Using the STL Library in C++, part 2 – extension

Last time I wrote something about creating dynamic arrays by using the STL. Today I am going to write more.

You already know that to create an array we have to write:



#include<iostream>
#include <vector>
#include <algorithm>
using namespace std;

int main()

{
vector <float> myDynamicArray;

myDynamicArray.push_back(32);

myDynamicArray.push_back(13);

myDynamicArray.push_back(22);

myDynamicArray.push_back(19);

And then we want to see what is inside, so:

vector <float>::iterator iIterator;  //here we create an iterator

for (iIterator = myDynamicArray.begin(); iIterator = myDynamicArray.end(); iIterator ++ )  //when the value of iIterator is equal to the beginning of array, so when it is "0" -> till it is the end of our array it increases by one

{

cout << *iIterator<< endl;

}

We can also display the size of our array:

cout << " The size of our array is:" << myDynamicArray.size() << endl;

And then for example sort numbers inside our array:

sort(myDynamicArray.begin(), myDynamicArray.end());  //we have to sort all of the values from the beginning till the end of an array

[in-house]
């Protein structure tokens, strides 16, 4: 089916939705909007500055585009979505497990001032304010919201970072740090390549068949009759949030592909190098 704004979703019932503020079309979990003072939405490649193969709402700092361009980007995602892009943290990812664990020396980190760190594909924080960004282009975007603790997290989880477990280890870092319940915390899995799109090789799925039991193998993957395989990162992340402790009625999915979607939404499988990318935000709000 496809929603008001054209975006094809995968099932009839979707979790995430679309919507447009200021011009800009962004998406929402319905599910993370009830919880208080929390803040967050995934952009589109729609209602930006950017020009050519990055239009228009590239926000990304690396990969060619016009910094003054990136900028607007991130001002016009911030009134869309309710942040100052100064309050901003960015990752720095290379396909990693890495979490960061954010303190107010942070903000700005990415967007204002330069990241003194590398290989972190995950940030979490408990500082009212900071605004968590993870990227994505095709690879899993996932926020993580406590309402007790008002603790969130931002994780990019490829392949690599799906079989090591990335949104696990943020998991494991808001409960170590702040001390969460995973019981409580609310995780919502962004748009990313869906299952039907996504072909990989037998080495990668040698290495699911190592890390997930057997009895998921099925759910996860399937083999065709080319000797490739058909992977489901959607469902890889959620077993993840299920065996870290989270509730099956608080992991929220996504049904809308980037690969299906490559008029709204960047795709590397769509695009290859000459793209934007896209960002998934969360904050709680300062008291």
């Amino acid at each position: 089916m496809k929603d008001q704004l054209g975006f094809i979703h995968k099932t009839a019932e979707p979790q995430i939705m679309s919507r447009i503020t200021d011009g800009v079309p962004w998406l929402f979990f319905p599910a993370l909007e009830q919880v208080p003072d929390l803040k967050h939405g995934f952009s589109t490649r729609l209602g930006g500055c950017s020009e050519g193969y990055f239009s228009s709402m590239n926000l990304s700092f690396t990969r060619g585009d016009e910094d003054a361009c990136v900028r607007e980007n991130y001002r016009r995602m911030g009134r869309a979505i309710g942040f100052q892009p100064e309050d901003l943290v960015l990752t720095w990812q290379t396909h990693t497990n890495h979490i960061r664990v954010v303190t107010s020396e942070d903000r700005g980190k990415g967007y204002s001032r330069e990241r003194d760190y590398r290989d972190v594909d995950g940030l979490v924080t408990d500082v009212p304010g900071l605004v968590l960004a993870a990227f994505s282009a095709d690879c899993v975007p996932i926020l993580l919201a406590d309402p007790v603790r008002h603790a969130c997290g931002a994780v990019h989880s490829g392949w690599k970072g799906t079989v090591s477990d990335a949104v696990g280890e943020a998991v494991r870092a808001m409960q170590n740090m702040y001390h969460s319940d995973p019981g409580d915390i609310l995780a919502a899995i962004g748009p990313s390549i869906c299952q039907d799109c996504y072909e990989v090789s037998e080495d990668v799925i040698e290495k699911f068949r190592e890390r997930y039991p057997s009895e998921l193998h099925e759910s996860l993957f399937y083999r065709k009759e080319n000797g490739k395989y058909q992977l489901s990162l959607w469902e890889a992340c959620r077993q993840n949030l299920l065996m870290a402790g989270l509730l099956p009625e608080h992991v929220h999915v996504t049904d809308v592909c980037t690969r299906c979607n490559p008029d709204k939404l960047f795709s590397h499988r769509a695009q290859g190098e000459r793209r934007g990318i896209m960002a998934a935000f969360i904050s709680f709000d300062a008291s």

return 0;
}

There is a problem, because when we want to display array after modifications, we have to do this every time:

for (iIterator = myDynamicArray.begin(); iIterator = myDynamicArray.end(); iIterator ++ )

cout << *iIteratorv<< endl;

So why not to use functions?

#include <iostream>
#include <vector>
#include <algorithm>

using namespace std;

void iItem(const vector <float>& listArray); // function declaration

int main()

{
 vector <float> myDynamicArray;

myDynamicArray.push_back(32);

myDynamicArray.push_back(13);

myDynamicArray.push_back(22);

myDynamicArray.push_back(19);

cout << "Array elements: \n";
iItem(myDynamicArray);
cout << endl;

sort(myDynamicArray.begin(), myDynamicArray.end());
cout << "Sorted elements: \n";

iItem(myDynamicArray);

cout << endl;

cout << " The size of our array is:" << myDynamicArray.size() << endl;

return 0;

}

void iItem(const vector <float>& listArray) // function definition
{
vector <float>::const_iterator iIterator;
for (iIterator = listArray.begin(); iIterator != listArray.end(); iIterator ++)
{
cout << *iIterator << endl;
}
}

After compilation it looks exactly like this:

There are a lot of the STL algorithms which you can use in your applications, and I really recommend it.

MJ

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